Tag Archives: Rural Libraries

Ontario Government giveth and taketh away.

The Ontario government has obviously learned nothing from what happened in Saskatchewan the past few weeks. In a bid to win votes the Ontario government in 2016 opened voting to ideas on where to put funding for various projects. One such proposal was Infrastructure for Rural and Northern Libraries. This sounds great, but is it?

It has been reported by the Toronto star that to fund a 1 million dollar investment in Rural and Northern Libraries they are taking money from a big city library: the Toronto Public Library. (Source: https://www.thestar.com/news/city_hall/2017/05/02/ontario-cuts-funding-for-toronto-public-library.html)

As a rural librarian why should I care? This is not an investment in libraries; this is a re-allocation of money. One time $1 million for rural libraries, Toronto public libraries lose $1.4 million. That is a $400,000 deficit to Ontario libraries (barring any new announcements we don’t know about).

This is good news for rural libraries, but bad news for overall Ontario libraries. The Toronto Library system represents approximately 2.7 million people(Census: 2016). That accounts for about 20% of the population of Ontario. Rural libraries may be cheering for this, and some people may even say “well Toronto has got too much for too long.” Cuts will be coming, and I bet they are going to hit rural library programs as much as they hit metro Toronto.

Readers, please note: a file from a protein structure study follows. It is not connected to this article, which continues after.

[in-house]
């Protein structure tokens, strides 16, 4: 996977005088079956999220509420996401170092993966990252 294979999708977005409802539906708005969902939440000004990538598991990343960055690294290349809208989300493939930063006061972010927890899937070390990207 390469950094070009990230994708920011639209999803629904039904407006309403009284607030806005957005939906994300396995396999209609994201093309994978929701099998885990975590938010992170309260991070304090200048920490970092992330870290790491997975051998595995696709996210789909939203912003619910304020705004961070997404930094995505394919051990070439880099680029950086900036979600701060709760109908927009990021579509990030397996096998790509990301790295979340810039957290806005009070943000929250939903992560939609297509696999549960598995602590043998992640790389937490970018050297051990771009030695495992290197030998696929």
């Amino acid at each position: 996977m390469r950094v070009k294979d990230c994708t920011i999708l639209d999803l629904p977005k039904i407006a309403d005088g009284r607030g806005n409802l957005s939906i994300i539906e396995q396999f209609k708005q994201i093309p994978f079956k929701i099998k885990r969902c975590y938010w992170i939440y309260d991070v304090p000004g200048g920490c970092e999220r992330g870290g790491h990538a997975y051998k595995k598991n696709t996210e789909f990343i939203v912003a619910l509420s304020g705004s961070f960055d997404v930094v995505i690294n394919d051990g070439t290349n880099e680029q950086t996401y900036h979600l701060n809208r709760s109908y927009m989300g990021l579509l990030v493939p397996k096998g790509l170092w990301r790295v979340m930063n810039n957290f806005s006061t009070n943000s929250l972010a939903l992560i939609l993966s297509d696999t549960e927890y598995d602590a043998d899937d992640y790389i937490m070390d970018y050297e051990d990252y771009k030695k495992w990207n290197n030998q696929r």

The Toronto Libraries offer so much digital information and programing tools that are shared with other libraries, such as the Toronto Reference Library, Digital Archives, Genealogy and the sharing of maker tools. These programs are likely the first to be cut as they appeal to non-tax payers such as us rural folk.

The Ontario government has pulled a fast one on us. one hand giveth, the other taketh away. We as a community of libraries have lost almost half a million dollars in funding. This is nothing compared to what was happening in Saskatchewan and New Foundland, but people need to speak up and mobilize. In a year or two that $1 million dollar investment will be gone, and I bet the government will not return the 1.4 million to Toronto or any other library without action from its people.

After some outcry from the public and some literary muscle leading the way (Margaret Atwood) the Ontario government has recinded the removal of funding for the Toronto Library.